So, recently my mother started checking out Game on Girl. She's been gaming on PC since the good old days of Doom and Hexen. She still plays Diablo 2 from time to time, as well as various games on other platforms. She told me that she really liked my articles (thanks, Mom!), but that she didn't always understand the jargon. So I thought it might be good to write a series of articles on gaming terminology, both for my mother (hi, Mom!) and anyone else who might be thrown off a bit by our use of jargon around here.

I'm primarily going to stick to PC gaming and what I consider to be the three most common genres in PC gaming because, well, that's what I play. (By the way, PC stands for Personal Computer.) I'm going to do my best to hit the terms I consider to be important and basic, but if I miss something you were curious about, I'm certainly happy to take questions along the way. You can do that either by posting in the comments below, emailing me at, or via twitter @MarsUller.

Wherever possible I'm going to cross reference other articles and podcasts on Game on Girl that are related to what I am covering. Regina and Rhonda have several podcasts on this subject and it would be a shame not to utilize them.

So let's get an early start, shall we? Here are the three most basic PC game genres, in my opinion, to start with. They have a lot more to them, but I'll be covering them in more depth in the coming weeks.


Stands for Role Playing Game. This is a game type that is basically a pen and paper role playing game shipped off to your computer. Think Dungeons and Dragons and you've got the right idea, only your game master is a heartless bastard because it's a machine.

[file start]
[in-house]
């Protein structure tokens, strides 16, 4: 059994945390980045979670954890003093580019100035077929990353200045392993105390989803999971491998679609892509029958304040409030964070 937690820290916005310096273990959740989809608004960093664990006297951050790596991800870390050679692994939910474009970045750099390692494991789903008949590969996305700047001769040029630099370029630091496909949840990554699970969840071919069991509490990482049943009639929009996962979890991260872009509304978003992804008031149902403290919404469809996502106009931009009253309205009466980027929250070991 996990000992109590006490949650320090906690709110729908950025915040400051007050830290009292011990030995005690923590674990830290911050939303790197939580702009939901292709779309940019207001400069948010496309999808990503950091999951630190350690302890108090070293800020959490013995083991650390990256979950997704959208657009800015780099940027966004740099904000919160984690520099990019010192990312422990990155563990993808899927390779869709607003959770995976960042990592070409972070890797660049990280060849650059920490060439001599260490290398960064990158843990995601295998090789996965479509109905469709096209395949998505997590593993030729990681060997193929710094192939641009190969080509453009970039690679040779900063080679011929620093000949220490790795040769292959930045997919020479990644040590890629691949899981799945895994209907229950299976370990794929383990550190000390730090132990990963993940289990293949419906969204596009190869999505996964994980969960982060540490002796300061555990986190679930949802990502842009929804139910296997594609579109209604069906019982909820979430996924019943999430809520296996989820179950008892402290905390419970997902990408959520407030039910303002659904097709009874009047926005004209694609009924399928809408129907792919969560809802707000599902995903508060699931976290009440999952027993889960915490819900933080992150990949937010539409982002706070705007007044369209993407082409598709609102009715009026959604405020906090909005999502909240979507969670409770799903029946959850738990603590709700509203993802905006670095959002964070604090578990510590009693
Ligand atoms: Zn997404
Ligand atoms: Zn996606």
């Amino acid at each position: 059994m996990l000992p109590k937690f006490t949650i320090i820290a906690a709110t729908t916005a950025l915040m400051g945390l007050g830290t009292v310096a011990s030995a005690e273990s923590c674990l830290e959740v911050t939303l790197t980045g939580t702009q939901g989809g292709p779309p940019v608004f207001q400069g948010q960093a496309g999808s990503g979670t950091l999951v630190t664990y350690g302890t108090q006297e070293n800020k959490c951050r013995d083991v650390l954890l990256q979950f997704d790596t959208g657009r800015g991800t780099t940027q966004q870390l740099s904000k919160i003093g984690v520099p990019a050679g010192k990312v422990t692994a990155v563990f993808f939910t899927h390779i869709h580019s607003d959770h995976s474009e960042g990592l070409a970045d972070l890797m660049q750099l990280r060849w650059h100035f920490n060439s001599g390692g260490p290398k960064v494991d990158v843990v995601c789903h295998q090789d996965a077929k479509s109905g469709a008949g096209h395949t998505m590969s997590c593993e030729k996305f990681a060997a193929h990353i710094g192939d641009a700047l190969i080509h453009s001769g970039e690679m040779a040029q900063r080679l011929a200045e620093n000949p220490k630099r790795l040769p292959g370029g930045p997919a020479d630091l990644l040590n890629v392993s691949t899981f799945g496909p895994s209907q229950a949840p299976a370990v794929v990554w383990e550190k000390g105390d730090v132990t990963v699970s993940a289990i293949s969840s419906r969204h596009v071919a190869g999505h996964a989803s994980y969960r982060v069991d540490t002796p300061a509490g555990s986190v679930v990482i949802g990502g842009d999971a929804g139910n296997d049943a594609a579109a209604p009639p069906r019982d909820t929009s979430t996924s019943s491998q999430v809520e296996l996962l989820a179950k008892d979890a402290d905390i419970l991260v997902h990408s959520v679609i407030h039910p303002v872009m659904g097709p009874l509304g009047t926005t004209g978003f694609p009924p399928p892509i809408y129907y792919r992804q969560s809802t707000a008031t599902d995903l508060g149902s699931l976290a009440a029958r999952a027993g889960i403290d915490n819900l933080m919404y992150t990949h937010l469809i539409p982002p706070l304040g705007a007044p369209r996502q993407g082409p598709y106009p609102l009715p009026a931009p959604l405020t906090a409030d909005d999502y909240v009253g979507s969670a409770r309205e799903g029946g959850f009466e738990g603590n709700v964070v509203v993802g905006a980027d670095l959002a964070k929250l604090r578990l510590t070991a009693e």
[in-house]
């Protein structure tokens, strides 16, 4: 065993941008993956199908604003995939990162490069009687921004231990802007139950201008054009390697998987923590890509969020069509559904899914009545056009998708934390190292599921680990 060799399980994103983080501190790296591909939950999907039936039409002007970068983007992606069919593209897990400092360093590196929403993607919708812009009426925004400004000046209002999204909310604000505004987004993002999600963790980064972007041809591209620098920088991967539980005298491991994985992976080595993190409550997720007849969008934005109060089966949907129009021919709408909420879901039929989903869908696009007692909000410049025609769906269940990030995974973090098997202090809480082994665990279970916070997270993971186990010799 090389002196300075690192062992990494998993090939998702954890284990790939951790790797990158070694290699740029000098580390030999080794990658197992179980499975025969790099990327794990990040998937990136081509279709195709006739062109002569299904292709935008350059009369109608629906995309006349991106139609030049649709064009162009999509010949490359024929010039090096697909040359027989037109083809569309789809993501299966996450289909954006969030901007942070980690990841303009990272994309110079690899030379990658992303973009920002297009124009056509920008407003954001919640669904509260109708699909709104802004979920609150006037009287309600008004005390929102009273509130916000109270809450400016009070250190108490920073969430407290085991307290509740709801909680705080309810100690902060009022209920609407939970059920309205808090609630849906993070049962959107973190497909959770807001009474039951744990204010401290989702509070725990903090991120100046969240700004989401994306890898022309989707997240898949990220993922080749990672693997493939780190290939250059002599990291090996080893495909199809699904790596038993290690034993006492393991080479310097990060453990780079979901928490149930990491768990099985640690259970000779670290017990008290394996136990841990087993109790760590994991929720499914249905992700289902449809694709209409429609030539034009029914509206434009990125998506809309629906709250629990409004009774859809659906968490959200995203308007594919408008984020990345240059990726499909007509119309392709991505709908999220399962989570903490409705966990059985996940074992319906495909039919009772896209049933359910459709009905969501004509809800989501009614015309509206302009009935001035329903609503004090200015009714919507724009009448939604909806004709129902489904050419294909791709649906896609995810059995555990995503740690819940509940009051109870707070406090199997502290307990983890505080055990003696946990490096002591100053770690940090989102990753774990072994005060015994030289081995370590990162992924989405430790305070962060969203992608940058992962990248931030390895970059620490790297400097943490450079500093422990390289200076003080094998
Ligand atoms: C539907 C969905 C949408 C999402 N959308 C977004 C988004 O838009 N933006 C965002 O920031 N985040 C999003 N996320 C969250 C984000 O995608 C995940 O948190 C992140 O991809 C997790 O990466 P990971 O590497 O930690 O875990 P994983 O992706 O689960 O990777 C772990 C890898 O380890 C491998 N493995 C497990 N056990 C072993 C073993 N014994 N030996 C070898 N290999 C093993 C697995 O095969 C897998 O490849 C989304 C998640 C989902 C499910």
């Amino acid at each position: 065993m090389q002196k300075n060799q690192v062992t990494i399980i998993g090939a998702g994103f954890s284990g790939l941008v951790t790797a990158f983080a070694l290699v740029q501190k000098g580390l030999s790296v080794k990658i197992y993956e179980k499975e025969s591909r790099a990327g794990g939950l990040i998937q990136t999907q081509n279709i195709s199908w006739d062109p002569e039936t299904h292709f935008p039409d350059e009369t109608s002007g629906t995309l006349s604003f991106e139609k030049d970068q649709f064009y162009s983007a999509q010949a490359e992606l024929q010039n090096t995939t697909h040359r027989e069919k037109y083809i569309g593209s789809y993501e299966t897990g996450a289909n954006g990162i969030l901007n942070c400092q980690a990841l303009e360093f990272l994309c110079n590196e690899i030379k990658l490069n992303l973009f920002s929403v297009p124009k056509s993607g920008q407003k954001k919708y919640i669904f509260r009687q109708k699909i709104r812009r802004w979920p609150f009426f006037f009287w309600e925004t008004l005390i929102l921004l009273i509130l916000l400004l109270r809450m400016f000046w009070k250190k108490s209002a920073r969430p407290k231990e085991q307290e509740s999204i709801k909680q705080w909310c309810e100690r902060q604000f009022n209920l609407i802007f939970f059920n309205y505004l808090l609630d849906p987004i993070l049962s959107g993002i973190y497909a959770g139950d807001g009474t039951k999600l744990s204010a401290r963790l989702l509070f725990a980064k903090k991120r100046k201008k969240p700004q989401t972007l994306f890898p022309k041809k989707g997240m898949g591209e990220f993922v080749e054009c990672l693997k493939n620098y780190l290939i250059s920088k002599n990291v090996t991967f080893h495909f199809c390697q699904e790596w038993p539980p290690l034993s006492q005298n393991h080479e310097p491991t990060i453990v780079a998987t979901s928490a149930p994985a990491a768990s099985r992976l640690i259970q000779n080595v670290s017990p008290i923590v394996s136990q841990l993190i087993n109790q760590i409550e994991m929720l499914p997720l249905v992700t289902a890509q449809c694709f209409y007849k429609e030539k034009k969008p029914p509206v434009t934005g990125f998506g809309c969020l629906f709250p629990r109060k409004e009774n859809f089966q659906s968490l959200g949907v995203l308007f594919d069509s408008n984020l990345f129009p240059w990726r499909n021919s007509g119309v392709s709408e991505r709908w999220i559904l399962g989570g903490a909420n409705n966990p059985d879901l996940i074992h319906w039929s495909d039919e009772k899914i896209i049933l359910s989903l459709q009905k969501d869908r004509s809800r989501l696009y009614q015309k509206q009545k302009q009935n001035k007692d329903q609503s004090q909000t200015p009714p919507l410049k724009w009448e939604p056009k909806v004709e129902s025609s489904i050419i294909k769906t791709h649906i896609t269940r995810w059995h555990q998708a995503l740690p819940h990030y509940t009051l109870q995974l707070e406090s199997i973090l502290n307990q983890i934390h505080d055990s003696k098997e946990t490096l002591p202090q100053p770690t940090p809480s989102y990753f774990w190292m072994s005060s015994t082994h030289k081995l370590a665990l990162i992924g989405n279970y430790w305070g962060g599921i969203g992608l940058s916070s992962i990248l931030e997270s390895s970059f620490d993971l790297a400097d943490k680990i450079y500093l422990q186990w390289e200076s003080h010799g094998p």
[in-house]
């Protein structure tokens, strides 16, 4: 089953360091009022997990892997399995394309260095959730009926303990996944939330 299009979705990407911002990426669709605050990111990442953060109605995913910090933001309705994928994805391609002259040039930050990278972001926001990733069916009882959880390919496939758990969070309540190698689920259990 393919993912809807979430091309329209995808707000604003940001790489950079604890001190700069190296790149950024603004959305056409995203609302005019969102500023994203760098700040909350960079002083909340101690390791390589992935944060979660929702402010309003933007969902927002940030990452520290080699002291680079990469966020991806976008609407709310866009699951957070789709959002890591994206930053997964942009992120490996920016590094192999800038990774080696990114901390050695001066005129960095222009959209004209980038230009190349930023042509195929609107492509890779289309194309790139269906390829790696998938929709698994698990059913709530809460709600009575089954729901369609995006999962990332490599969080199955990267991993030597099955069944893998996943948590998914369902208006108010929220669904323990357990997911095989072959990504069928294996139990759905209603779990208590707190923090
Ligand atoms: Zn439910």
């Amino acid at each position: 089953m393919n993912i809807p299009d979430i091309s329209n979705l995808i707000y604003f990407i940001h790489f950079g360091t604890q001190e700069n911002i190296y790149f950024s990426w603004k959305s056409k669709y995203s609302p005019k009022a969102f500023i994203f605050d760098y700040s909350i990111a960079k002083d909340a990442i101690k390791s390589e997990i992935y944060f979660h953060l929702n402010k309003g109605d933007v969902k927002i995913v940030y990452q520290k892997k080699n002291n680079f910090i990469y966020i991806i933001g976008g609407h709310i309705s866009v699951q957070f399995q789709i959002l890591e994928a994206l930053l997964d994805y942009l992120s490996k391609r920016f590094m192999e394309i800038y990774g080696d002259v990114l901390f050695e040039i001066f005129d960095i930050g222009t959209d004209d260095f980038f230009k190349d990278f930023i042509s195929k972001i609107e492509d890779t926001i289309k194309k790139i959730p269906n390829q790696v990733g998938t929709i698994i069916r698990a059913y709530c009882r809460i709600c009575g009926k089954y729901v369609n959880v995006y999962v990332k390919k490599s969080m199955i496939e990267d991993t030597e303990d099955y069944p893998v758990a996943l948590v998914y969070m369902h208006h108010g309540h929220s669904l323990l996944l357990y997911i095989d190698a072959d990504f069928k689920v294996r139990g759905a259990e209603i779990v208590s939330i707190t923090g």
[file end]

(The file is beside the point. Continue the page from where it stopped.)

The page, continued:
At its most basic, a shooter is a game where you spend most of your time solving most of your problems with the available weaponry in whatever setting you happen to be in. While this might seem like that's all there is to shooters, I will show you there's more.


Because Risk just wasn't enough. Yup, that's right. Generally, a genre of pushing your little dudes around the map so you can become the overlord of wherever it is they are running around.

I know these definitions are a little vague, but I promise we'll go a whole lot deeper. Next time, for instance, we are going to delve deeper into the depths of RPGs and I'll teach you how to talk like a professional elf.


"Remember the Athenians."


Continue?: Bullies, Video Games and the Concept of an Extra Life (Part III)

Author's Note - This series of essays discusses the tribulations I faced as a child and teenager in very explicit detail, and is extremely personal. However, it was very therapeutic to write, and while there are some embarrassing revelations about my youth in the piece, I feel that it is still worth sharing. Also keep in mind that I am not censoring anything that happened to me, so there are very harsh words in this text. For that reason, I will place the rest of this piece behind a jump. I have added images, including some original art I made in Photoshop in high school that, in retrospect, suggests the duality of lives I discuss in the essay, which was a prevalent thought even back then.

I recommend you read the first and second parts of this essay before finishing up this series!

Click to read more ...


episode 123 - Fangirl Tricia Barr

Have we got a great show for you this week! Tricia Barr from FANgirl Blog joins us. We discuss Star Wars fandom, strong female characters, and writing. Check out the episode and let us know what you think in the comments.


Tricia Barr is FanGirl
"What is Strong?"
"Agent of My Own Destiny: A Discussion of Character Agency"


We didn't do book recommendations on the show because we were having such a great conversation with Tricia, but here is what we would have said:


The Guild - The Offical Companion (because fandom belongs at the beach - Regina) 
The Martian Chronicles by Ray Bradbury (because, you know, sand - Rhonda)


Cold Mountain by Charles Frazier  (because it's about a mountain, duh. :) - Regina) 
Frankenstein by Mary Wollstonecraft Shelley (because the mountains are thought provoking - Rhonda)


A Light in August by William Faulkner (because reading awesome american novels internationally is just awesome - Regina) 
Never Coming Back by Tim Weaver (international murder/thriller - Rhonda)

Until next time, game on! 
Regina & Rhonda

Episode 123